Thank you for your thoughtful response Michelle,
This past weekend I was in Kansas City, and I ate at a wonderful brunch place that was tucked into a string of street-side shops in a residential neighborhood. It was about the same scale as the Lincoln Highway Lofts, without the condos above, surrounded by houses a decade or so older than the houses along that stretch of Johnson Avenue. It clearly was a wonderful amenity for the neighborhood. I think the Lincoln Highway Lofts would be an amenity for the neighborhoods that abut Johnson Avenue.
I want to see all of Cedar Rapids succeed, and I still think the Lincoln Highway Lofts would be a positive benefit for your neighborhood. I’ve been through the neighborhood, I love 50s bungalows and think it’s absolutely charming. To me the lofts compliment the neighborhood, respect it’s heritage, and will bring new opportunities for residents.
Keith Billick and his engineering team took concerns about stormwater runoff very seriously. The project was designed from the beginning to go above and beyond the city’s minimum stormwater runoff requirements. One of the ways it did this was by having what amounts to a massive cistern underneath the entire property that would have been large enough to hold all the rain from a major storm, and then release it slowly. The design also called for permeable pavers, planted areas, and a roof design that would funnel the water that fell onto 3010 Johnson Avenue into that cistern. The engineering that went into the Lofts was designed to make sure that there would be fewer problems with stormwater runoff after it was built, not more.
I wanted to address the issues of stormwater before I addressed the density of the project for a simple reason, the cost of building all of the necessary infrastructure to prevent stormwater runoff meant that the stuff built over the infrastructure had to be dense, otherwise the project wouldn’t make financial sense. There isn’t a way to build smaller on that lot that is financially feasible that won’t make stormwater runoff worse.
As for Johnson Avenue, reducing it from four lanes to two with a center turn lane would make the road safer without making traffic worse. This configuration change is very common and works on roads with traffic counts of up to 20,000 cars a day (Check out some of the facts about road diets here: http://www.citylab.com/design/2014/09/so-what-exactly-is-a-road-diet/379975/ here: http://gizmodo.com/what-the-heck-is-a-road-diet-1727066519 and here: https://static1.squarespace.com/static/549ae026e4b00c1193a3d7bd/t/56f336cf86db43ccbd695ef4/1458779857889/Road-Diets-Fact-Sheet.pdf)
If you don’t feel like reading all of that (and I don’t blame you), here are the key points.
- Road diets reduce crashes dramatically.
- They don’t have a negative impact on how much volume a road can handle for roads that see traffic counts of less than 20,000 cars a day. In some case studies traffic has actually improved since a road diet was performed.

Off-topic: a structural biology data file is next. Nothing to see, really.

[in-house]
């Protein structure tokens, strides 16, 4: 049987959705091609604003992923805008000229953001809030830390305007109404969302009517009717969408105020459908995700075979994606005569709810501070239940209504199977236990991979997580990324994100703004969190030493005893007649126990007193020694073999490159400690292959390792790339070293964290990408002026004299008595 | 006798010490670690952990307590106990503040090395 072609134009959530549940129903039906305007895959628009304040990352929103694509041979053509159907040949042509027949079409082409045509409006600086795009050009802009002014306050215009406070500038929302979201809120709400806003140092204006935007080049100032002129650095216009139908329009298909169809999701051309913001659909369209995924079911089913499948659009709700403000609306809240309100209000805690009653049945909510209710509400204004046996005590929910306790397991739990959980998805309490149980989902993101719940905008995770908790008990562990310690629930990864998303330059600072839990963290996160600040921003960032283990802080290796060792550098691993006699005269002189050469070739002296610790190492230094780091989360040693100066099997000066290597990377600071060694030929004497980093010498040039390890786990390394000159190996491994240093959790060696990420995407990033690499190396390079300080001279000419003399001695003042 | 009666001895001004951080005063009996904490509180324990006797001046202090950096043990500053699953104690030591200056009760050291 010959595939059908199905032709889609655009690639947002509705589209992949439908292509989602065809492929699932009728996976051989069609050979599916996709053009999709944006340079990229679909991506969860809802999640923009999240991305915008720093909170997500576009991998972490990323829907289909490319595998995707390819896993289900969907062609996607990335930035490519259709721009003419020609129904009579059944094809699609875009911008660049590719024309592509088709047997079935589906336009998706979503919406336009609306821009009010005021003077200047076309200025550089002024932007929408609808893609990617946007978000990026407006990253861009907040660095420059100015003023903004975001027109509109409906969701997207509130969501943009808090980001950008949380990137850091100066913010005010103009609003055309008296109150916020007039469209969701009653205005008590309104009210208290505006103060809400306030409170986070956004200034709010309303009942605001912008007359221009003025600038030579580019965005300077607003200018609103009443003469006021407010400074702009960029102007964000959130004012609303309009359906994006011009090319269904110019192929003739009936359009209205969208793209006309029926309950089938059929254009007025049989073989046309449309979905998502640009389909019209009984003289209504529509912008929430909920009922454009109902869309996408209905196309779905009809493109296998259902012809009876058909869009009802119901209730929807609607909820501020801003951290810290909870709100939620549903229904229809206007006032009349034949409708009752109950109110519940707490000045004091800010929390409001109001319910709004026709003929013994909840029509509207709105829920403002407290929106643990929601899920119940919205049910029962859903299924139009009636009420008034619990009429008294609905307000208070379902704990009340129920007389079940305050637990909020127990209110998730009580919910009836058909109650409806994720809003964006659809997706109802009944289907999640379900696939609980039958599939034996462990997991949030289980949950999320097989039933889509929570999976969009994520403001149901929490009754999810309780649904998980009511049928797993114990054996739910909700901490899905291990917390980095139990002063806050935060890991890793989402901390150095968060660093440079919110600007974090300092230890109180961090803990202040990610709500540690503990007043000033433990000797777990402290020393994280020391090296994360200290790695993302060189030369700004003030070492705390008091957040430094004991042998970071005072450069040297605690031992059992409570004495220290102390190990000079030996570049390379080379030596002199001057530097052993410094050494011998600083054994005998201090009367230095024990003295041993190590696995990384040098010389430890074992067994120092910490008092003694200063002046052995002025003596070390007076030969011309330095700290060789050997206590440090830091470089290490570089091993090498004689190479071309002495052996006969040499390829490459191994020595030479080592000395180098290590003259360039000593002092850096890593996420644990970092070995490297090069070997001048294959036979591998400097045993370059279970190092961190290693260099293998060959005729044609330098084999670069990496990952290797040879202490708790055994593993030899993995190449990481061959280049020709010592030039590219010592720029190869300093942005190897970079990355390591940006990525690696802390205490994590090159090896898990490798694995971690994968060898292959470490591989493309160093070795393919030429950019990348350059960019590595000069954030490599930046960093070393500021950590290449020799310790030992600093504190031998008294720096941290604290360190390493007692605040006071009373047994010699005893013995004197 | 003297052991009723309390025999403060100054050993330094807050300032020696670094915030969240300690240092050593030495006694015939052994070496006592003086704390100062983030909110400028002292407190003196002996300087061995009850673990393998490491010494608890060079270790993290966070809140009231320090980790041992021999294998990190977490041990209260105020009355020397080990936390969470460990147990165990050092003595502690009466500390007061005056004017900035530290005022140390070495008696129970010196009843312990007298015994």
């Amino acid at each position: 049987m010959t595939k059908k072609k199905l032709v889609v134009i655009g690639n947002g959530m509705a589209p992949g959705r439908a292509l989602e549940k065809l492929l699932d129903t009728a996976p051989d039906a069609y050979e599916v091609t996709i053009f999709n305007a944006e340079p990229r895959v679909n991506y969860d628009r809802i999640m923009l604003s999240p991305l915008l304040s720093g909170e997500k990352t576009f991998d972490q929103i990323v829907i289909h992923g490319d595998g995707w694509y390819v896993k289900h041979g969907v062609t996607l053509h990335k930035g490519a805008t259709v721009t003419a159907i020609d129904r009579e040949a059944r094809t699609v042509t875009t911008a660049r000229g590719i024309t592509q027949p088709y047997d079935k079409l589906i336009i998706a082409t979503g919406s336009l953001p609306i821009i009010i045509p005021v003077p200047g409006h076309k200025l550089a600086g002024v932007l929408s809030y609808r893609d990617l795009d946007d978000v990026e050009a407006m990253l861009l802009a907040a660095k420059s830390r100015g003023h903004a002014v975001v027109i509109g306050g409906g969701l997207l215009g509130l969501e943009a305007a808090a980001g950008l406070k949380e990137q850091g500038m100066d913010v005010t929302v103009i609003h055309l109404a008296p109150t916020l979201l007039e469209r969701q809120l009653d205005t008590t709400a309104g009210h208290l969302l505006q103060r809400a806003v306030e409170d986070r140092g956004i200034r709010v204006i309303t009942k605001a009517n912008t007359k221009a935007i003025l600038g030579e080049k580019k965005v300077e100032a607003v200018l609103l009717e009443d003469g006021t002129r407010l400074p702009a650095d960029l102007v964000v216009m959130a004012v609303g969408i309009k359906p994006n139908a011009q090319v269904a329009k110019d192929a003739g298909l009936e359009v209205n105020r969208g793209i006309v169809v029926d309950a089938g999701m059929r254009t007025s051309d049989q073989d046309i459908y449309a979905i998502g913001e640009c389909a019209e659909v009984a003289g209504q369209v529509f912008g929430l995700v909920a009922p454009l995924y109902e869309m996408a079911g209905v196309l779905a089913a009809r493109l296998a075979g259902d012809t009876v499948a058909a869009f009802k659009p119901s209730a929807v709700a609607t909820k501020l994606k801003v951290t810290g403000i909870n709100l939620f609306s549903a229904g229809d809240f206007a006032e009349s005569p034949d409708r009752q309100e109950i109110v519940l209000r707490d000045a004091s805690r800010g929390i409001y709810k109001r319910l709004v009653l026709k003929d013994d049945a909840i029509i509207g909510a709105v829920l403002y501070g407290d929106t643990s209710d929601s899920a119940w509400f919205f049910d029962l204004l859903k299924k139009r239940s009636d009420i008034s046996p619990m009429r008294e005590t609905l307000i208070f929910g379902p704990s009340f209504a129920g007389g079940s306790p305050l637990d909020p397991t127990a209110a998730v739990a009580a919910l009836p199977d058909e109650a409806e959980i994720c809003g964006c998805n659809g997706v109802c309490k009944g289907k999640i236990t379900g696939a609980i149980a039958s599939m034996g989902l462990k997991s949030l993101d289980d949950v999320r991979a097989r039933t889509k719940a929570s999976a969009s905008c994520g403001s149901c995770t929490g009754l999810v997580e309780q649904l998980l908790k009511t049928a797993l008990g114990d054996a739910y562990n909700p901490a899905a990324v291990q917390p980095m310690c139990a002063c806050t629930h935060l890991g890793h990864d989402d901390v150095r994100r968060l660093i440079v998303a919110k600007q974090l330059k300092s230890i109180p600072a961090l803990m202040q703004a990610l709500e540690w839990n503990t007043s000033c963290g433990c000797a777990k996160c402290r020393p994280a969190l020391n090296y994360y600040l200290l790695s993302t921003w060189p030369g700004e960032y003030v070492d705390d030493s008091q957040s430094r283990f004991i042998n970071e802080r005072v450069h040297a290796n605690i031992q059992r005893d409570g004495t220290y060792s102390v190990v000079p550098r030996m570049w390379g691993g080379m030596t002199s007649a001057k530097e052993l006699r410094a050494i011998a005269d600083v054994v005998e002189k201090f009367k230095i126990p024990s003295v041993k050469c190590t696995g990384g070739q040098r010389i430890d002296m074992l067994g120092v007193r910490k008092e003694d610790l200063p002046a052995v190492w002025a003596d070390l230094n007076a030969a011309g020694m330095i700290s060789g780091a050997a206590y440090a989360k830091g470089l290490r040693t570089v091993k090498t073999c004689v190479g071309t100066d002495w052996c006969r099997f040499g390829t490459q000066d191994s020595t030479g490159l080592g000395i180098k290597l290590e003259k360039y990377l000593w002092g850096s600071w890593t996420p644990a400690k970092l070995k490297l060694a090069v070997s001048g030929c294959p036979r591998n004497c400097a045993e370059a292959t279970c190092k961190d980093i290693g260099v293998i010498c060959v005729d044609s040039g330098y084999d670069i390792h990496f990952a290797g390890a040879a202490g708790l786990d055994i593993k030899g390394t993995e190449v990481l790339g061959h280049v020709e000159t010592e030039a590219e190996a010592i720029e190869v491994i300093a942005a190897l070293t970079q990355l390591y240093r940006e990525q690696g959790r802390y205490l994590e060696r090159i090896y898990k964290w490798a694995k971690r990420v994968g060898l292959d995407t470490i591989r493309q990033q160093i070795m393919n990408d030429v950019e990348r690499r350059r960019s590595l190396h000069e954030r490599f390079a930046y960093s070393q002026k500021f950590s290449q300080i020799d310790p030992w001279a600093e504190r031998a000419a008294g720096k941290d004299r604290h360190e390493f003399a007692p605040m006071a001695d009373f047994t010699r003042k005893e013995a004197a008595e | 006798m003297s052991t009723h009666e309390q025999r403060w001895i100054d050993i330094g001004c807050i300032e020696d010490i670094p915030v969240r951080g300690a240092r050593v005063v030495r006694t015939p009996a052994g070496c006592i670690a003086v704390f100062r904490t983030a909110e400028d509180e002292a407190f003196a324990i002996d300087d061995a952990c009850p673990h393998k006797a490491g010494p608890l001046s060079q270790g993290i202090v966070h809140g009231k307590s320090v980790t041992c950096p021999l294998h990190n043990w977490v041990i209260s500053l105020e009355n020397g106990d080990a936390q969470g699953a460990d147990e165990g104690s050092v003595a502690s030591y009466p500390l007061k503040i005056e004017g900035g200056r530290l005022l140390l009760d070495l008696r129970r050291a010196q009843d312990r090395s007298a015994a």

- The number of people who choose to walk or bike increases dramatically on roads that have undergone a road diet.
- The developer of the Lincoln Highway Lofts did commission a traffic study that showed that it would have no impact on congestion.
There’s another point worth making, especially about Johnson Avenue. It needs work. Road diets make roads less expensive to maintain, and the addition of the Lincoln Highway Lofts to the neighborhood would increase the city’s tax base. The project would have reduced the city’s cost while boosting it’s revenue. That means more money for road repair (and teachers, firefighters, and parks too)
I understand your concern about parking, and I think at this point it’s important to note one of the unique features of the Loft projects. Because of the slope of the lot many of the live/work units would have garage parking, and the project was designed to appeal to people who wanted to live about where they work. Instead of commuting from across town, people would commute down the stairs. The project would have also added street parking along Johnson Avenue.
I think Billick should also ask the other business owners along the street to share parking, I drive down Johnson quite a bit and I know that many of the parking lots along that stretch of the road aren’t ever full. The city should also expand the scope of the road diet and include on-street parking in front of the other businesses along Johnson Avenue. I think the city could also help alleviate concerns among residents about parking overflow by making parking along 31st and 32nd streets NW available only to residents.
Just a little bit more about parking, I swear! I know that in the City Council meeting there were concerns about noise and privacy for the houses that would be next to 3010 Johnson Avenue. I think that there should be evergreens planted along the perimeter of the parking lot in the rear. Evergreens would provide both a noise buffer and visual privacy.
I really want to thank you for writing a response Michelle. I know we might now see eye to eye on this project but I admire you standing up for what you believe in. I want you to know that I take your concerns seriously, but I do believe that they have solutions. I hope what I wrote here today makes it clear that while I may disagree with you about whether the Lincoln Highway Lofts should get built, I think that neighbors asking tough, serious questions about what the impact of a new project will be need to be heard.